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A redrawn map of the service area as part of a proposal to divert Lake Michigan water to Waukesha could make the city's request more palatable to officials from the Great Lakes states that must rule on the issue.

The new map — which excludes the towns of Delafield and Genesee and most of the town of Waukesha from the service area — was created April 27, a few days after Great Lakes Regional Body officials met in Chicago to the discuss the service area and Waukesha's original request to divert up to 10.1 million gallons of lake water per day by 2050.

The water diversion application was filed by the city, which is outside the Great Lakes Basin, in an attempt to meet its long-term water needs and comply with radium restrictions. Studies have indicated continued use of Waukesha's current deep well water supply is unsustainable.

The city's request, the first of its kind, for lake water is allowed under a provision of the Great Lakes Compact. A state DNR study determined last summer, after years of review, that Waukesha's application complies with the compact.

Reducing the draw

With the revised service area, city officials are now requesting to divert up to 8.76 million gallons of water from Lake Michigan per day instead of the original 10.1 million gallons. The water would flow to the city through the Oak Creek Water Utility and 100 percent of it would be returned to the lake via the Root River, according to the proposal.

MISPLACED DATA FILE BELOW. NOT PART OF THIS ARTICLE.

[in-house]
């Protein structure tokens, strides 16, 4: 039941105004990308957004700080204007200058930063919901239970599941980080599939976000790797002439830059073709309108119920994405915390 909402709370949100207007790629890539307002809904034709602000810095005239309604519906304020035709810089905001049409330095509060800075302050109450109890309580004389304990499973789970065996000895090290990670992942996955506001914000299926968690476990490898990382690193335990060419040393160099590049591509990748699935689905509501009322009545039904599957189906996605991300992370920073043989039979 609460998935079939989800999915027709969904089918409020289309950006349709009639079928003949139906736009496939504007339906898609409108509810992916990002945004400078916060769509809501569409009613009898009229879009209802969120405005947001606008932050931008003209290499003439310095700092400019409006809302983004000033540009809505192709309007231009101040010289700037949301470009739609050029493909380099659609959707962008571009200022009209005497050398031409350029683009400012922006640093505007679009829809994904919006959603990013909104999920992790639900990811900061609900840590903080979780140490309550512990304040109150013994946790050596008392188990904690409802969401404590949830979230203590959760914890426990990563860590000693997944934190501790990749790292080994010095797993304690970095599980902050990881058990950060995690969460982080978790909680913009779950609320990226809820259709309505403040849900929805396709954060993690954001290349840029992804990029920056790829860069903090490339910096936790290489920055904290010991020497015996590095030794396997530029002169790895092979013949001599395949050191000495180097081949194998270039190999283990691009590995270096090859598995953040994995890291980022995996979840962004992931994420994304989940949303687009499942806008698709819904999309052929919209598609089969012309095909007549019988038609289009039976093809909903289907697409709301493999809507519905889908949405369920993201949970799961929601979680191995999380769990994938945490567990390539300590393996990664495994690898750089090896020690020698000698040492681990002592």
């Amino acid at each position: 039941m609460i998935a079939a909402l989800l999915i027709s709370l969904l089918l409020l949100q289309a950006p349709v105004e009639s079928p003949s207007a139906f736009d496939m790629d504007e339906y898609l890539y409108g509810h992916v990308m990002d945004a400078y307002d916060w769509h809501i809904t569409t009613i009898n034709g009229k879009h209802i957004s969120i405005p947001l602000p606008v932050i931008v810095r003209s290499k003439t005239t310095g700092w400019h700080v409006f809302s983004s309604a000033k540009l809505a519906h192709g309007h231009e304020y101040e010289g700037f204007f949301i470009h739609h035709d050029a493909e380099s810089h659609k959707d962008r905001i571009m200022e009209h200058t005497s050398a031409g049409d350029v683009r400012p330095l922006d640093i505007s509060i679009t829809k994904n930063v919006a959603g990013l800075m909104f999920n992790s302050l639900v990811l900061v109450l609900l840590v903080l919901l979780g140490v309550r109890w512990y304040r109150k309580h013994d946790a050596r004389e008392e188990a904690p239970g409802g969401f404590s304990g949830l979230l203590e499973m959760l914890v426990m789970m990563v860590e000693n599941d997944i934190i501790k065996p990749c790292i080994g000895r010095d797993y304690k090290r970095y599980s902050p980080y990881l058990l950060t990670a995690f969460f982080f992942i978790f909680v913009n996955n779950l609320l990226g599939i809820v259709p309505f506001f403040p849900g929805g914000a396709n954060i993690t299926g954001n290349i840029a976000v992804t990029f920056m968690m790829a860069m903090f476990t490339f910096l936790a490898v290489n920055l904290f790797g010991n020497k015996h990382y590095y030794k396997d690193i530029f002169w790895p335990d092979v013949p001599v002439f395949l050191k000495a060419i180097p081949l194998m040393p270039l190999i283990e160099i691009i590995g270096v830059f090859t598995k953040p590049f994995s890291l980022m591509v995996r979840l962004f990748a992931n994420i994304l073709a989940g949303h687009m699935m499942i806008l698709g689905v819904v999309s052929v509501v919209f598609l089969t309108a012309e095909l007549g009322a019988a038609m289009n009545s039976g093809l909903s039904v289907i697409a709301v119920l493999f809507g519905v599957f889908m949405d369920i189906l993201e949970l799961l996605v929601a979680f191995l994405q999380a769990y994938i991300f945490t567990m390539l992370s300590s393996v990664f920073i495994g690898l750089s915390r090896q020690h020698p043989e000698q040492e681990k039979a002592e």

The new service area map includes the entire city of Waukesha and properties it currently serves in the town of Waukesha — called 'town islands' — and, under a border agreement, a small portion of the city of Pewaukee. The area accounts for about 95.6 percent of total water demand in the proposed area.

Discussions among the regional body officials in Chicago indicated the originally proposed service area was too large. However, the proposed changes to the water service area could conflict with state law requiring those areas to be consistent with sewer service areas.

Decision makers

Great Lakes officials, which include representatives from the eight Great Lakes states and two Canadian provinces, are scheduled to meet next week, May 10-11, for a second round of discussion on the revised diversion proposal.

A vote on the proposal itself, from the eight Great Lakes states governors, or their representatives, is scheduled for June 13 in Chicago. The Canadian premiers can voice their opinions of the application but cannot vote on it.

The vote must be unanimous for approval to be granted.

If the application is approved, Waukesha Water Utility General Manager Dan Duchniak has said that the city's water rates would at the minimum double and likely triple in coming years.

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